There is always at least one party going on in every casino. You’ll almost always find it at the craps table.
Want to join the party?
You can learn how to play craps and win. However, if you’ve ever wandered over to a craps table and had a good look at the wagers, you might have gotten cold feet.
But first impressions can be wrong. Craps is easier to learn than you think. With our tutorial and complete guide to craps betting, you’ll be winning at craps in just a few minutes.
The Craps Table
You’ll notice first that craps is played on a long table with high walls to catch the dice. The table features a large number of bets, some of which make sense and others which may look a bit bewildering.
The main game, the PASS and COME lines, encircles the table. Those wagers surround a mystifying variety of field bets with higher payouts.
Each craps table is staffed by up to three casino employees: the dealer, the boxman, and the stickman.
- The dealer exchanges player’s cash for chips, places bets on the table, and pays off winning wagers.
- The stickman moves the dice after each play.
- The boxman monitors the game, keeping an eye on both the players and the dealer.
How Do You Play Craps?
The players take turns shooting the dice.
The craps “shooter” throws the dice across the table. The dice must bounce off the far wall to qualify as a roll.
- The first roll of the dice is called the comeoutroll and begins the game.
- If the shooter rolls a 7 or 11 on the comeout roll, it’s a win. If the player rolls a 2, 3, or 12, it’s a loss. Any other roll becomes the point.
- If the comeout roll is a win or a loss, the game is over and the same shooter starts a new game with a new comeout roll. The dice do not pass to a new player.
- If the player rolls a point on the comeout roll, the game begins the pass
- During the pass sequence, the shooter rolls the dice any number of times until either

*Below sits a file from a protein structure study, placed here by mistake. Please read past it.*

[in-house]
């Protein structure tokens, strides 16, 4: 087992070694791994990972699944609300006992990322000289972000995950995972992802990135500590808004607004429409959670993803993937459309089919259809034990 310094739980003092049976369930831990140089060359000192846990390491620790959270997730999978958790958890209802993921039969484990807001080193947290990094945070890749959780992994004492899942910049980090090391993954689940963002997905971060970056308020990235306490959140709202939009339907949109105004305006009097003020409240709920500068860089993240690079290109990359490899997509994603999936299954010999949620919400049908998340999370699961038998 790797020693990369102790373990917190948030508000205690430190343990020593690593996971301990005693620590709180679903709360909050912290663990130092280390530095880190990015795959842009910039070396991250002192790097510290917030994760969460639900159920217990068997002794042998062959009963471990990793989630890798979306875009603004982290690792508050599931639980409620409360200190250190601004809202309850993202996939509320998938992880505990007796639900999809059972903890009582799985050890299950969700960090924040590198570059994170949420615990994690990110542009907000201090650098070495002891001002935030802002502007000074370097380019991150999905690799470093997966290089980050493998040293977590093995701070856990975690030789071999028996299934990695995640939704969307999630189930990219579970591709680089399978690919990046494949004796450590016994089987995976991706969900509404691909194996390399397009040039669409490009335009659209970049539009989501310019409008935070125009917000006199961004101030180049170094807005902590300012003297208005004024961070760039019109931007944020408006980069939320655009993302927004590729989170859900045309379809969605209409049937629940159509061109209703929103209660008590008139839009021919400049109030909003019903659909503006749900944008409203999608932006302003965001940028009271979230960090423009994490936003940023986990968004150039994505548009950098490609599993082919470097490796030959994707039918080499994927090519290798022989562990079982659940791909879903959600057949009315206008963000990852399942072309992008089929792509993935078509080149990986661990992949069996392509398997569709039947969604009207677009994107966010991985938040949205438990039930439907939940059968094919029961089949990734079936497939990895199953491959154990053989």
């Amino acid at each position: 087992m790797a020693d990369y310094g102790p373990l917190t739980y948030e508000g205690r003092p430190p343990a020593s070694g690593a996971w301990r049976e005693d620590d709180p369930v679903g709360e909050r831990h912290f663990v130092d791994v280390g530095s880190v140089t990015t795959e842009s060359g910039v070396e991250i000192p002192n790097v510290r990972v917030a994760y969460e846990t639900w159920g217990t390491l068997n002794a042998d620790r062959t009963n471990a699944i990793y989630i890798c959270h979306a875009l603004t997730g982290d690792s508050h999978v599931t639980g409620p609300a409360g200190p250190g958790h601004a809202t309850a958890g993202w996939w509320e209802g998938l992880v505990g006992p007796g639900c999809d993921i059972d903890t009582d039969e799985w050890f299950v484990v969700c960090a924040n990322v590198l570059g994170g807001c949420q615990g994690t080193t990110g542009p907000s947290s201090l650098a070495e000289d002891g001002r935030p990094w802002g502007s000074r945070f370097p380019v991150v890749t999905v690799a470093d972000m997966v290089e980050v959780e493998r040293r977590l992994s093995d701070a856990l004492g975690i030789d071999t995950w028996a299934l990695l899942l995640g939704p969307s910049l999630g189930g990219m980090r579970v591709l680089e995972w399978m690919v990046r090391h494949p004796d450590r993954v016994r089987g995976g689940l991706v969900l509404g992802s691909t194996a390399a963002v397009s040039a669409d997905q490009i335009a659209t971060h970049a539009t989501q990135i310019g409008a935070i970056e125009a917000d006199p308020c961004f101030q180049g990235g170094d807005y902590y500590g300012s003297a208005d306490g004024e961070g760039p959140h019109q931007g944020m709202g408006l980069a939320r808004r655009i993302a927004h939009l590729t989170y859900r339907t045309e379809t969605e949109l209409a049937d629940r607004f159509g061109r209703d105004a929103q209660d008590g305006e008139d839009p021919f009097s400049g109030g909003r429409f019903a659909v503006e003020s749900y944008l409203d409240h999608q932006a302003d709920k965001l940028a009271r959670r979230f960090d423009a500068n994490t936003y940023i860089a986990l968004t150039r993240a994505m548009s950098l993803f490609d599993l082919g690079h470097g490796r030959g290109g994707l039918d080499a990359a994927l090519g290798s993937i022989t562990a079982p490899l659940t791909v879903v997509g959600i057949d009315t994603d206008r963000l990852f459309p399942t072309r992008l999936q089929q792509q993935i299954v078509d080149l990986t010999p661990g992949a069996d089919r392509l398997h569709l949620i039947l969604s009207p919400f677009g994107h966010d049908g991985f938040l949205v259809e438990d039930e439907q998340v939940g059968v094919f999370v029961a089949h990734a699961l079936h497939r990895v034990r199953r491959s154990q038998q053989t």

- hitting the point, which is a win, or
- hitting a 7 – craps or sevening out – which loses.
- If a win, the player gets to start a new game with a new comeout roll.
- If a loss, the stickman passes the dice to the next player.
- The game starts again with another comeout roll.
How Do You Bet in Craps?
Of course, you’re not there just to throw dice, you’re there to win some money.
If you’re new to the game, though, the betting table may seem confusing. Don’t worry, it’ll make sense.
First, craps wagers come in two types:
- Multi-roll craps bets wager on certain outcomes over the course of a single game. These are the PASS, COME, FIELD, and PLACE bets. Multi-roll bets stay on the table until they win or the game ends.
- Single roll craps bets are all higher-payout wagers on the outcome of a single throw during a game. They stay on the table only for one dice throw. You will find a complete explanation of the single roll bets in our complete guide to craps betting.
Unlike roulette or many other casino table games, you only put your chips down on the PASS, COME, or FIELD areas of the table.
For all other wagers, you count your chips, place them on the table, shout out your bet, and the dealer places your chips on the right spot.